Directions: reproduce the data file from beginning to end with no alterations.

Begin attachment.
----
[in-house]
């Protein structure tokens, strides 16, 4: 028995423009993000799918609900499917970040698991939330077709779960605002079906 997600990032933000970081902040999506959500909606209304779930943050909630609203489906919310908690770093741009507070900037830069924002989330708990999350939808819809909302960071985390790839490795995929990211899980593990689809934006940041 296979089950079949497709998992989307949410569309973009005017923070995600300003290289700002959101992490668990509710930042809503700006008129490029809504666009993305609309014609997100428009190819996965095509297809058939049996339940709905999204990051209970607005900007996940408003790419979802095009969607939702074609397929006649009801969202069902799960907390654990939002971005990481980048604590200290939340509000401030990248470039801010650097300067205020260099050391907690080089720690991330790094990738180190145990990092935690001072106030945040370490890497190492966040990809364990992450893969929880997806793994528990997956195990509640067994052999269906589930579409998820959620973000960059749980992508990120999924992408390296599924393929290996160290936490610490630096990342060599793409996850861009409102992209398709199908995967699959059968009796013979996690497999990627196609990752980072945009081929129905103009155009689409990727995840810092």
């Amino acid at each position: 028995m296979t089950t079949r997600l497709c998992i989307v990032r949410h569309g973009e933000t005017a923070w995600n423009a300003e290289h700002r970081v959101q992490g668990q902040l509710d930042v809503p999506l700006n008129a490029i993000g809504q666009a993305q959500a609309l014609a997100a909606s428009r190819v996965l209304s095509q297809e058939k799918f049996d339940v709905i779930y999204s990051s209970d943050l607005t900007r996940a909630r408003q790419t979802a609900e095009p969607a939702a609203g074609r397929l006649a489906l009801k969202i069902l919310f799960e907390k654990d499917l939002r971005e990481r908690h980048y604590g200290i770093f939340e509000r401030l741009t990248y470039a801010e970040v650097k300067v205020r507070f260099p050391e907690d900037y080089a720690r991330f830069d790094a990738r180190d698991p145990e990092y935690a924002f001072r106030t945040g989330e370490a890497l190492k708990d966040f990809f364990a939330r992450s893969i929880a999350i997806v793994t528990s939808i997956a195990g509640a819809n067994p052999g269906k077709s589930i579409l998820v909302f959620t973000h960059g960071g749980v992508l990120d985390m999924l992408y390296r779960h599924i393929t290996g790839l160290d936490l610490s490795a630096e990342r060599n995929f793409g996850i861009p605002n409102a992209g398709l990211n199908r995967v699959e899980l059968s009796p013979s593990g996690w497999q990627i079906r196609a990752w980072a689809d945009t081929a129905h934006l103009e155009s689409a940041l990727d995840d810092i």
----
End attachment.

[in-house]
């Protein structure tokens, strides 16, 4: 028995423009993000799918609900499917970040698991939330077709779960605002079906 997600990032933000970081902040999506959500909606209304779930943050909630609203489906919310908690770093741009507070900037830069924002989330708990999350939808819809909302960071985390790839490795995929990211899980593990689809934006940041 296979089950079949497709998992989307949410569309973009005017923070995600300003290289700002959101992490668990509710930042809503700006008129490029809504666009993305609309014609997100428009190819996965095509297809058939049996339940709905999204990051209970607005900007996940408003790419979802095009969607939702074609397929006649009801969202069902799960907390654990939002971005990481980048604590200290939340509000401030990248470039801010650097300067205020260099050391907690080089720690991330790094990738180190145990990092935690001072106030945040370490890497190492966040990809364990992450893969929880997806793994528990997956195990509640067994052999269906589930579409998820959620973000960059749980992508990120999924992408390296599924393929290996160290936490610490630096990342060599793409996850861009409102992209398709199908995967699959059968009796013979996690497999990627196609990752980072945009081929129905103009155009689409990727995840810092």
């Amino acid at each position: 028995m296979t089950t079949r997600l497709c998992i989307v990032r949410h569309g973009e933000t005017a923070w995600n423009a300003e290289h700002r970081v959101q992490g668990q902040l509710d930042v809503p999506l700006n008129a490029i993000g809504q666009a993305q959500a609309l014609a997100a909606s428009r190819v996965l209304s095509q297809e058939k799918f049996d339940v709905i779930y999204s990051s209970d943050l607005t900007r996940a909630r408003q790419t979802a609900e095009p969607a939702a609203g074609r397929l006649a489906l009801k969202i069902l919310f799960e907390k654990d499917l939002r971005e990481r908690h980048y604590g200290i770093f939340e509000r401030l741009t990248y470039a801010e970040v650097k300067v205020r507070f260099p050391e907690d900037y080089a720690r991330f830069d790094a990738r180190d698991p145990e990092y935690a924002f001072r106030t945040g989330e370490a890497l190492k708990d966040f990809f364990a939330r992450s893969i929880a999350i997806v793994t528990s939808i997956a195990g509640a819809n067994p052999g269906k077709s589930i579409l998820v909302f959620t973000h960059g960071g749980v992508l990120d985390m999924l992408y390296r779960h599924i393929t290996g790839l160290d936490l610490s490795a630096e990342r060599n995929f793409g996850i861009p605002n409102a992209g398709l990211n199908r995967v699959e899980l059968s009796p013979s593990g996690w497999q990627i079906r196609a990752w980072a689809d945009t081929a129905h934006l103009e155009s689409a940041l990727d995840d810092i």